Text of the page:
WV TAP publishes final report, Governor ignores major recommendation

Today the West Virginia Testing Assessment Project(WV TAP) released its final report.

WV TAP designed and conducted four scientific studies: (1) an in-depth analysis to
determine the odor threshold for crude MCHM; (2) an assessment of the breakdown products
that may have been created as a result of the oxidation of crude MCHM by chlorine and
potassium permanganate; (3) establishment of an independent panel of experts to evaluate the
screening level for MCHM; and (4) an initial assessment of the concentration and variability of MCHM at taps in homes and the perceptions of the owners of the homes that were sampled.

With regard to these questions, the TAP project found:

  1. The expert panel estimated that the OTC [odor threshold concentration] for crude MCHM is likely less than 0.15 ppb. The ability of the expert human nose to detect this compound is far greater than any analytical method available today.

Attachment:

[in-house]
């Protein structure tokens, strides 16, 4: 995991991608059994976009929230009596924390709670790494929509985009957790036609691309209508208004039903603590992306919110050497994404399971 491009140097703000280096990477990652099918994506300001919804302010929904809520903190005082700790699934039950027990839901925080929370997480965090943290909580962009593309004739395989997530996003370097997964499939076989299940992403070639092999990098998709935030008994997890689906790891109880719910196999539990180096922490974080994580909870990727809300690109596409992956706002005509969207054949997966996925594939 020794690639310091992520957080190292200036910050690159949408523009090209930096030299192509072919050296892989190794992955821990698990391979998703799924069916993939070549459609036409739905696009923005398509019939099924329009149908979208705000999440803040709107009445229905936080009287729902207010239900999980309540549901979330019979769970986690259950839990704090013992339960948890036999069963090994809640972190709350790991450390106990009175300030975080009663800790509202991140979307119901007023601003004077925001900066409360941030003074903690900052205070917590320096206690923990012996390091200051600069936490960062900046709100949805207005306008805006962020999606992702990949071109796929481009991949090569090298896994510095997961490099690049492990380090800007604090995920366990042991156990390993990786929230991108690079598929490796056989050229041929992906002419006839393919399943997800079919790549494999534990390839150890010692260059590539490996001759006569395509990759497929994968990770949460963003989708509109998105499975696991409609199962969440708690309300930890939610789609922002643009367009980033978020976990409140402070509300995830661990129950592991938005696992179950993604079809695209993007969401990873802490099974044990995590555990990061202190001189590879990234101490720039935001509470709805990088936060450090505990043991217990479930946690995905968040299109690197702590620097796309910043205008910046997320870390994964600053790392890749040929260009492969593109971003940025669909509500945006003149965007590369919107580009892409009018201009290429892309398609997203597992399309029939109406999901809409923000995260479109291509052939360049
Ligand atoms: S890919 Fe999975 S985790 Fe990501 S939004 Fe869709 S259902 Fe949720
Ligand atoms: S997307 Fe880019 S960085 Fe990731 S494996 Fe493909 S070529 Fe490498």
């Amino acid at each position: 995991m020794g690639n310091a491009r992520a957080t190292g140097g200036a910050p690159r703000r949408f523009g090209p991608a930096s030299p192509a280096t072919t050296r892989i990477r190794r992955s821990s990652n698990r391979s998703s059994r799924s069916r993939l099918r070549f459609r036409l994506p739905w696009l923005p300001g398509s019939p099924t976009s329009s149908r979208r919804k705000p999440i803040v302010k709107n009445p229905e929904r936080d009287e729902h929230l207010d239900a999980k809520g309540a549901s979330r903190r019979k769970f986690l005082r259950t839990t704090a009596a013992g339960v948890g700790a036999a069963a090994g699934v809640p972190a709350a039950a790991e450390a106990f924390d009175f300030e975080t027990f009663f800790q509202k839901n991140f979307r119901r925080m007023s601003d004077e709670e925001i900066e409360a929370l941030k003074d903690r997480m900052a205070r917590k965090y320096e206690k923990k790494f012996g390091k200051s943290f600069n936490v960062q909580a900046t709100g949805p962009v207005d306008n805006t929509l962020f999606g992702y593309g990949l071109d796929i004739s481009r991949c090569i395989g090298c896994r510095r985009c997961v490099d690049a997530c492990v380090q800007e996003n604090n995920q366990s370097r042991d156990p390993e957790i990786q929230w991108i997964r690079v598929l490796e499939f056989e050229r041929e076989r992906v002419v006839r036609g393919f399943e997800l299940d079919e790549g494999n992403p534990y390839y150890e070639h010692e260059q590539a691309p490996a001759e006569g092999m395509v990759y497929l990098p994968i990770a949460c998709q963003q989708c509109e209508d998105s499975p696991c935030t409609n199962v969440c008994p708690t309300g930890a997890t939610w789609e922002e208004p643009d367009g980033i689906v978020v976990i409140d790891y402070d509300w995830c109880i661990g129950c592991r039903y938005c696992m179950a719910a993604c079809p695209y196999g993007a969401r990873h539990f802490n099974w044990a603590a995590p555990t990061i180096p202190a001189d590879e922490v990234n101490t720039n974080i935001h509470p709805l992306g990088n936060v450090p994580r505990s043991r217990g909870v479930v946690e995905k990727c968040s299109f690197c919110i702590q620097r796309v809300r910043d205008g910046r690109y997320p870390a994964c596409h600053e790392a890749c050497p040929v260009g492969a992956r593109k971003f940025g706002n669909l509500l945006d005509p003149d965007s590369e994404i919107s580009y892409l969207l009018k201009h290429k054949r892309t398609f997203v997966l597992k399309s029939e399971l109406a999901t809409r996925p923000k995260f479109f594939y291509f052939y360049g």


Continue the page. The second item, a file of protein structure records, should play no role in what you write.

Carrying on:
2. The second part of their study found no significant breakdown products as a result of potential interactions of MCHM with chlorine or potassium permanganate.
  3. The third of their study found, as we have previously noted, that a screening level of 120ppb would have been more appropriate than the CDC’s 1ppm standard (which is about an 8 times higher concentration of MCHM).
  4. The part of their study was addressed by the study of MCHM concentrations in the ten homes tested by the project

 
The final report recommended that the state government create a testing program for MCHM in homes to ensure that homes are below this 120 ppb threshold. Their recommended program would involve testing 30 homes in each of the 24 flushing zones established by the water company. They note that this would be effective for “demonstrating that either the concentrations are well below the levels of concern or that there are persistent concentrations that need to be further addressed.”

At the press conference releasing WV TAP’s final report, Governor Tomblin announced that the state has no immediate plans to fund any further in-home testing.

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